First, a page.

By Sam Okolie
The first step in this exercise is to obtain a garnishee order nisi; and judgment creditor commences the proceedings by filing in the registry of the appropriate court an affidavit (see Form 25 in the First Schedule to the SCPA).
The application for the garnishee order nisi is made ex-parte and the motion is supported by an affidavit which must contain the following:
I. The fact that there has been a judgment of a court made in favour of the judgment creditor against the judgment debtor.
II. The exact judgment sum or so much of it left unsatisfied.
III. The fact that the garnishee is indebted to the judgment debtor or has in his possession or custody sums of money to the credit of the judgment debtor.
IV. That the garnishee is resident or where it is a company, that it carries out business within the jurisdiction of the court.
V. Where the garnishee is a bank, that the judgment debtor’s account is in credit. Where the bank has other branches, the address of the branch where the judgment debtor’s account is believed to be held must be stated. In reality however, it may be difficult to get exact details of a judgment debtors account, in which case, the judgment creditor may rely on the theory that any branch where the judgment debtor may have access to and make withdrawals from his account and which is within jurisdiction of the court is acceptable. See Richardson v Richardson, Sokoto State Govt v. Kamdax (Nig.) Ltd. (2004) 9 NWLR (Pt.878).
VI. The fact that the money in the hands of the garnishee is such that can be recovered by the judgment debtor through court proceedings.
VII. Any other fact that may influence the court to grant the order.
VIII. If the court is not the one that gave the judgment; the judgment creditor shall file with this affidavit, a certified copy of the judgment. In practice though, it is advisable to file a certified copy of the judgment regardless.
The application generally prays for an order nisi and is directed at the garnishee to show cause why the debt due and from the judgment debtor should not be attached by the judgment creditor in satisfaction for the judgment debt. The application is framed in the usual form of a motion specifying the time and place for further consideration of the matter and attaching the debt claimed to be due or accruing from the garnishee to the judgment debtor. Note that names and addresses of the parties – applicant/judgment creditor, the garnishee and the judgment debtor – for service within jurisdiction must be stated.
The affidavit in support of the motion may be sworn to by the judgment creditor, director/manager of a company or a litigation clerk in the firm representing the counsel who is familiar with the facts of the claim and judgment of the court. Even though not illegal, it is not advisable for counsel to swear to the affidavit as most judges frown at this practice.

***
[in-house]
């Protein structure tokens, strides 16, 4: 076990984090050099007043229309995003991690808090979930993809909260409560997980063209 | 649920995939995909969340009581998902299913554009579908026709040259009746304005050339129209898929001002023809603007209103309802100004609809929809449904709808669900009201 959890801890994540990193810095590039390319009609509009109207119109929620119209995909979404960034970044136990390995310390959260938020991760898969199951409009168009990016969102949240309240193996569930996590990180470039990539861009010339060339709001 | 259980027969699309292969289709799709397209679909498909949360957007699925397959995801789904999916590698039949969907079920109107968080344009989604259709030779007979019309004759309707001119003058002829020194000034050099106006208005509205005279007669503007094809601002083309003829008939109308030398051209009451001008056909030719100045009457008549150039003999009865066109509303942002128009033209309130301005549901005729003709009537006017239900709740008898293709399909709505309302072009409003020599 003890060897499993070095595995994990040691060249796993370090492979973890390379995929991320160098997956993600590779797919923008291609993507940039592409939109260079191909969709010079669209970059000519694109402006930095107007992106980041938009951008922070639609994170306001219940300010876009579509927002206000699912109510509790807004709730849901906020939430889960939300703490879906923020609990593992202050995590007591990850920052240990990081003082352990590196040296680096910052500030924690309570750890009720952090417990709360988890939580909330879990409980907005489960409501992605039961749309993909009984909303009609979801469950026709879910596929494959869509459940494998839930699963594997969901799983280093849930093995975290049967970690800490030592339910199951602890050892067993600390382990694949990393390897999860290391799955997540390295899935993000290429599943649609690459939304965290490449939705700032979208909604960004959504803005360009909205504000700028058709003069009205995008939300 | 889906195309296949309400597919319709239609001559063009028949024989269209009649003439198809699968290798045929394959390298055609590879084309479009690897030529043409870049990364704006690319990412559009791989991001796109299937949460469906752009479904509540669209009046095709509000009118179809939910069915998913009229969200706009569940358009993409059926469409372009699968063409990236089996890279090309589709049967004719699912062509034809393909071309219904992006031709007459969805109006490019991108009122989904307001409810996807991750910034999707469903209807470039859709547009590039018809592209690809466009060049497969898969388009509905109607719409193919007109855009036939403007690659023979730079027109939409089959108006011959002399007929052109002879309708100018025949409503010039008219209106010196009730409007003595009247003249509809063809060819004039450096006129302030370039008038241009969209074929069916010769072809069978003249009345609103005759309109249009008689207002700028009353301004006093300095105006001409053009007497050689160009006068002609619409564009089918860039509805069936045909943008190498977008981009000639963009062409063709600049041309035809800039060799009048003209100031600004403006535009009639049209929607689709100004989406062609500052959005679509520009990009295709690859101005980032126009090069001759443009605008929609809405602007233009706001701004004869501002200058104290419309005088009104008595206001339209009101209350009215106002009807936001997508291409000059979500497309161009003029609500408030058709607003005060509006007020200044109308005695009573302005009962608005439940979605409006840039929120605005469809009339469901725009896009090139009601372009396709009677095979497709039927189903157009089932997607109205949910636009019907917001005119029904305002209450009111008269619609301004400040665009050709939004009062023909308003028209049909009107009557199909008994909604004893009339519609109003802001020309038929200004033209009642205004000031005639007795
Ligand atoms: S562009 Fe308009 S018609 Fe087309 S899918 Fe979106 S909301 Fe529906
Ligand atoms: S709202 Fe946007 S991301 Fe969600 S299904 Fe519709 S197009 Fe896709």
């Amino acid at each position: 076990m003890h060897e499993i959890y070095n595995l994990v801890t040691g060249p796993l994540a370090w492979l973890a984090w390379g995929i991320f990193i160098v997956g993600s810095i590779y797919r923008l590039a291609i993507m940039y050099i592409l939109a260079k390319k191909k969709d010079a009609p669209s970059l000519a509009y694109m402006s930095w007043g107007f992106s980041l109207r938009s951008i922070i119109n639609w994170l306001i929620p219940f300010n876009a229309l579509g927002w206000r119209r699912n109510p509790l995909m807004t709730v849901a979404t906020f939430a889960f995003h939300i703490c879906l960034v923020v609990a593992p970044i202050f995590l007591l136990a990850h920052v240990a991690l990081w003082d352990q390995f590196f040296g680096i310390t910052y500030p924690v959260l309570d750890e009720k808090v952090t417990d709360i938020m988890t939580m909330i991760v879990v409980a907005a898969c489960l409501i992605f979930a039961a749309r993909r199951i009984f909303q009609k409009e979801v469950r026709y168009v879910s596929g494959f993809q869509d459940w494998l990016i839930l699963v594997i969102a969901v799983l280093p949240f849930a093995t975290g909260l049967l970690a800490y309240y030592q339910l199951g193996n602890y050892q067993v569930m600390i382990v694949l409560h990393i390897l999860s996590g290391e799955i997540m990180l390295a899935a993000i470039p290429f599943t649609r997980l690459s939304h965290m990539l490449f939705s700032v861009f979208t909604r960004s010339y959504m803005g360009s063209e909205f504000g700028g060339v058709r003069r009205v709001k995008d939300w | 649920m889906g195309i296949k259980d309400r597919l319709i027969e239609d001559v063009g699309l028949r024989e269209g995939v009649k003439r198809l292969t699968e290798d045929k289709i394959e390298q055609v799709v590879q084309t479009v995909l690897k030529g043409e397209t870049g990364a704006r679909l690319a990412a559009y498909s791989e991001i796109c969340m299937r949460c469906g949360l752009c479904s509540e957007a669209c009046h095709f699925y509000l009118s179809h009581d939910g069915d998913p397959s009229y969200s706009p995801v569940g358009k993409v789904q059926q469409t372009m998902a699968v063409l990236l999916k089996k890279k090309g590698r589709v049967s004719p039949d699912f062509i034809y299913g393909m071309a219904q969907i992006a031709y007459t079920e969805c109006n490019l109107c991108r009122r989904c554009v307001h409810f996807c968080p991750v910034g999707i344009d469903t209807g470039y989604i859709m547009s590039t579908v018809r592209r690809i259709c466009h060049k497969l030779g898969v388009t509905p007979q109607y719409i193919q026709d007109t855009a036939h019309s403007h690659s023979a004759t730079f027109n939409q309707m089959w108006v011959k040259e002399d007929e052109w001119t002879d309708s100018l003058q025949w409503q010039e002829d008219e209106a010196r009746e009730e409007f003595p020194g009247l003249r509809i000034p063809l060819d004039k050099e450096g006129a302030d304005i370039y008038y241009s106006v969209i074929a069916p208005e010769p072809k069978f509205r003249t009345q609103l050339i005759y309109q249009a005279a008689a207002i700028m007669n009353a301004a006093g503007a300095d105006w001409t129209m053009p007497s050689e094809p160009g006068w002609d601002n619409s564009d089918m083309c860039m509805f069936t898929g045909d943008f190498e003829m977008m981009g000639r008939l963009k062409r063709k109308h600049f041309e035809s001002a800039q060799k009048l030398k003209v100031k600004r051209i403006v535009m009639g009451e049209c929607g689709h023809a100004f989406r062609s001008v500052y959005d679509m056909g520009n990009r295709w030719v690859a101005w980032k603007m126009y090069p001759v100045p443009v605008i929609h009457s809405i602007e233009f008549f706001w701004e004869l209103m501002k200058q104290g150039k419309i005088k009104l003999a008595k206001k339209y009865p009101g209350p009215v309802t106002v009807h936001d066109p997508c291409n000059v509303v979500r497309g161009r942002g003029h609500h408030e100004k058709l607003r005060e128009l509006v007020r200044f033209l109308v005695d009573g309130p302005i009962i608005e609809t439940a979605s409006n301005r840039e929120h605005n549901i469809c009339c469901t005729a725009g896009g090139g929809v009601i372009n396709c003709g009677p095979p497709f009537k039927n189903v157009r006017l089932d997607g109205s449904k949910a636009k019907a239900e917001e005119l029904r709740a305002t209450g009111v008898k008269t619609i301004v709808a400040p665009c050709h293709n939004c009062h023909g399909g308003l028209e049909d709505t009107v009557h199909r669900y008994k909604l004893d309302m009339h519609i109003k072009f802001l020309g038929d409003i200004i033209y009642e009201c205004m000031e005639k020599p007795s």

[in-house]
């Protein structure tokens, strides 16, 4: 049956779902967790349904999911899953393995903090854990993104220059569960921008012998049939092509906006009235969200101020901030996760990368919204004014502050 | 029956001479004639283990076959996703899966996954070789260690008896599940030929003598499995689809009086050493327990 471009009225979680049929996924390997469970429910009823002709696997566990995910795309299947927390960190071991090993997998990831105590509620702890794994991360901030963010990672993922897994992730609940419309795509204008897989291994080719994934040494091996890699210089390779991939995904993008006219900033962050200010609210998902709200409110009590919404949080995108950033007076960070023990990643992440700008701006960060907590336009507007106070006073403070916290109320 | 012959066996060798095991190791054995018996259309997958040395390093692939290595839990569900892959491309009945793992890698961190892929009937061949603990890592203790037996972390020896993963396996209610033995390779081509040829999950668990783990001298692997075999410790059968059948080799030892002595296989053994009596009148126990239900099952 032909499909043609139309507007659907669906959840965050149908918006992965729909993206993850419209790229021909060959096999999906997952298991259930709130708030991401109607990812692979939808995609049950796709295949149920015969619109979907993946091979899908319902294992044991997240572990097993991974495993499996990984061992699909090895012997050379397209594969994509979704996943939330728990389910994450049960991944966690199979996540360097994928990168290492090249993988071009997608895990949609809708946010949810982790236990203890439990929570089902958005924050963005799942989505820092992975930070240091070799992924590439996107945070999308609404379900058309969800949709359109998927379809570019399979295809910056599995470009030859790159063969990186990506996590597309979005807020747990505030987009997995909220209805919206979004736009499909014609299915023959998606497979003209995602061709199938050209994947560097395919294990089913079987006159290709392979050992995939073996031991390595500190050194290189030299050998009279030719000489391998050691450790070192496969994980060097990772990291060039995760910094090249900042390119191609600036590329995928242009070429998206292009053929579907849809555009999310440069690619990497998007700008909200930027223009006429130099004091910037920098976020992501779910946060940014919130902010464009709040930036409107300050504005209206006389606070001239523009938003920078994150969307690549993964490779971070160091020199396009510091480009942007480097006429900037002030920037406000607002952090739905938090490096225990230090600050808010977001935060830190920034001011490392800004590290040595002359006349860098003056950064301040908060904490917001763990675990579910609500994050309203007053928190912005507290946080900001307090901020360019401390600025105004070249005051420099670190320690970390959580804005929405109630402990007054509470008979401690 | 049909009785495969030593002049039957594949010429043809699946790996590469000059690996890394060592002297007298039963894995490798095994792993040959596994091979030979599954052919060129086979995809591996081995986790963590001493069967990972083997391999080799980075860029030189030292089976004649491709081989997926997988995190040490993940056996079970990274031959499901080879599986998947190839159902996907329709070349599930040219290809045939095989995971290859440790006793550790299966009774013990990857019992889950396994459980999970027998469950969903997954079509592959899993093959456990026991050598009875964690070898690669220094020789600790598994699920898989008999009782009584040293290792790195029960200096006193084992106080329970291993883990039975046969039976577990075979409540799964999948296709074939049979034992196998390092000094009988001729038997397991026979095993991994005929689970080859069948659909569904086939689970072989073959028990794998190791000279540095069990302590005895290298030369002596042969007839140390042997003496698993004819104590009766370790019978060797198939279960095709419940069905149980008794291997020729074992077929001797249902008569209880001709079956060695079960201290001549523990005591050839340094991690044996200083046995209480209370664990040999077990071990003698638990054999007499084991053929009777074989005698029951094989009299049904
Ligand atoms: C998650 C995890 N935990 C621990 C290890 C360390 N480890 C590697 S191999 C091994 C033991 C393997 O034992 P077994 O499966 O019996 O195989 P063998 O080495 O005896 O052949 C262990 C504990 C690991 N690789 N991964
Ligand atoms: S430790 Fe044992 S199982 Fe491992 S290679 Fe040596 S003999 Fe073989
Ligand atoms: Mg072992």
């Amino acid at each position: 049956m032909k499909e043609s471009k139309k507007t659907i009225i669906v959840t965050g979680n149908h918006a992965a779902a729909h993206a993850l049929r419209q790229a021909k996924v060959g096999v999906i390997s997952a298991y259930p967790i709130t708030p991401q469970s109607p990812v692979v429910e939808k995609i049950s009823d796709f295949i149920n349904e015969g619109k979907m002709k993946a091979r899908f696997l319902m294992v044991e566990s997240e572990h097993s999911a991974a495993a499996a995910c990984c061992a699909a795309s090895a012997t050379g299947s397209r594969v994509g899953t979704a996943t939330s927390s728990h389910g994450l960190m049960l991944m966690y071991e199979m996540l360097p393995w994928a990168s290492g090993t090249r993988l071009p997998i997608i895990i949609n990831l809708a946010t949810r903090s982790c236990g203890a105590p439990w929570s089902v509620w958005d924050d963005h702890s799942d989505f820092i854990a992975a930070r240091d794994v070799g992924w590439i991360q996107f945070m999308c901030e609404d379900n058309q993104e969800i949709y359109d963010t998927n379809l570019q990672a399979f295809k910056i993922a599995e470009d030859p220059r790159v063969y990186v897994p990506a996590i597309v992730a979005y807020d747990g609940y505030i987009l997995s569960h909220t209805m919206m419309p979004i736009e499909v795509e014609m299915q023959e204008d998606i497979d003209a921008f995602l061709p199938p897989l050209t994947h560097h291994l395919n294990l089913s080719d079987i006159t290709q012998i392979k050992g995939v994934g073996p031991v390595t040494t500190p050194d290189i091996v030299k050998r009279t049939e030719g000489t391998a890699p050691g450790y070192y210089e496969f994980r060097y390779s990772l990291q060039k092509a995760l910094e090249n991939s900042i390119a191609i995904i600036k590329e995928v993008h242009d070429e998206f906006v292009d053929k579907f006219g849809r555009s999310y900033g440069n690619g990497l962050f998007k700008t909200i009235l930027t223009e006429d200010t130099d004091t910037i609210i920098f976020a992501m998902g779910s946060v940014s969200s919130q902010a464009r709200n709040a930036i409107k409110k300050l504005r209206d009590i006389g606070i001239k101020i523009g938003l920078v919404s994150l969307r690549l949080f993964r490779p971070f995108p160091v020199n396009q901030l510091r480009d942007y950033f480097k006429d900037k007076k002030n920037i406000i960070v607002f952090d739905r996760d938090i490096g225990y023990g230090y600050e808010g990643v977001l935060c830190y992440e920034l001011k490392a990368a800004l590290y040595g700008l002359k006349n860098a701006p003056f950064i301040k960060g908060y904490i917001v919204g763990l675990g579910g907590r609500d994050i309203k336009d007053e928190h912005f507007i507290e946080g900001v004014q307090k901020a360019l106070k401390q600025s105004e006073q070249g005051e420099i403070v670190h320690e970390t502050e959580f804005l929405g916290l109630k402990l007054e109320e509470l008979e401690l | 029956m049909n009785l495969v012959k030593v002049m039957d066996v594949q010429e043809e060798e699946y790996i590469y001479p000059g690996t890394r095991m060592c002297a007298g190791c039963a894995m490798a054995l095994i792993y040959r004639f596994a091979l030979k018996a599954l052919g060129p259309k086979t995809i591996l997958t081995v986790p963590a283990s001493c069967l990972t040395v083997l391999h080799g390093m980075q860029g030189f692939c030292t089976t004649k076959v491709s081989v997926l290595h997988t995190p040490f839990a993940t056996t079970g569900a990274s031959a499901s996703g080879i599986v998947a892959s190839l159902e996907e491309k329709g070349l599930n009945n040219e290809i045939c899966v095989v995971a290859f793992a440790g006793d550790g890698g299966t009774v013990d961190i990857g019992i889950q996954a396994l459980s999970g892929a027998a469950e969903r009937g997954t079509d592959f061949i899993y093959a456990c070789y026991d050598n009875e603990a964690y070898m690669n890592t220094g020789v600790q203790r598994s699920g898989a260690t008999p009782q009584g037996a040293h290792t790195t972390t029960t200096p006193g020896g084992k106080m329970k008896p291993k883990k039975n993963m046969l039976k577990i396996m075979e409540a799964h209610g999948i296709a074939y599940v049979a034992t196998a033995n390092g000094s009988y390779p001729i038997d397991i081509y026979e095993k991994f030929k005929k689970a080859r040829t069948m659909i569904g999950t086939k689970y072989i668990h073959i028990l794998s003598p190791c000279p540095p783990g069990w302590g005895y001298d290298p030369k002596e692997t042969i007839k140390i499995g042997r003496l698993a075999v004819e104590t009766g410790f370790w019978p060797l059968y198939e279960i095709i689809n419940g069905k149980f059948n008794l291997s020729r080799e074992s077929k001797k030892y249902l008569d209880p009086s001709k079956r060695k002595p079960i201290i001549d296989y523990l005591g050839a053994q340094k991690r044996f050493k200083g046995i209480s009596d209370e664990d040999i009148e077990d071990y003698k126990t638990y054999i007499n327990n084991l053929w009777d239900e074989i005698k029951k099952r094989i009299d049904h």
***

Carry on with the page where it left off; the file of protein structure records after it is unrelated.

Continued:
The filing of the affidavit is an ex parte application for issue of garnishee order. The registrar of the court enters the application in the books of the court and fixes a date for the hearing of the application.
Upon satisfaction that the judgment creditor is entitled to attach the debt, the court makes a garnishee order nisi. This is an order made at that stage, that the sum covered by the application be paid to the judgment creditor or into the court within a stated time unless there is some sufficient reason why the party on whom the order is directed has given reasons why the payment ordered should not be made.
Service of Garnishee Order Nisi
The order nisi in Form 26 of the SCPA shall be served on the garnishee and the judgment debtor personally at least 14 days (note 14 working days excluding weekends and public holidays) before the day appointed for further consideration of the matter. [From all indications, the first notice of the proceedings comes after the garnishee order nisi has been given i.e. upon service of the garnishee order nisi to the garnishee and the judgment debtor]
Counsel at this point must pay attention to the accuracy and correctness of service. The enrolled order must be checked for mistakes or omissions and the bailiff must be closely supervised to ensure proper service. Any error here may be brought up by way of preliminary objection. Counsel may also prepare a letter warning the garnishee not to dispense with or move the judgment sum in his custody in view of the dire consequences of interfering with the administration of justice. The letter may be served with or shortly after the order is served.
Another issue with service comes up where the garnishee is a limited liability company, with its registered office outside the jurisdiction of the court but with branch office within the jurisdiction of the court.
The case of Mark v Eke (2004) 5 NWLR (PT 865) 54 @ 78 – 79 posits that service is bad and ineffective if done at the branch office of the company.
On the other hand, O.11 r.12 of the High Court of the FCT Civil Procedure Rules 2004 provides as follows: “Where service is to be made on a person residing out of jurisdiction but carrying out business within the jurisdiction in his own name or under the name of a firm through an authorized agent, and the proceeding is limited to a cause of action which arose within jurisdiction, the writ or other document may be served by giving it to that agent and such service shall be equivalent to personal service.
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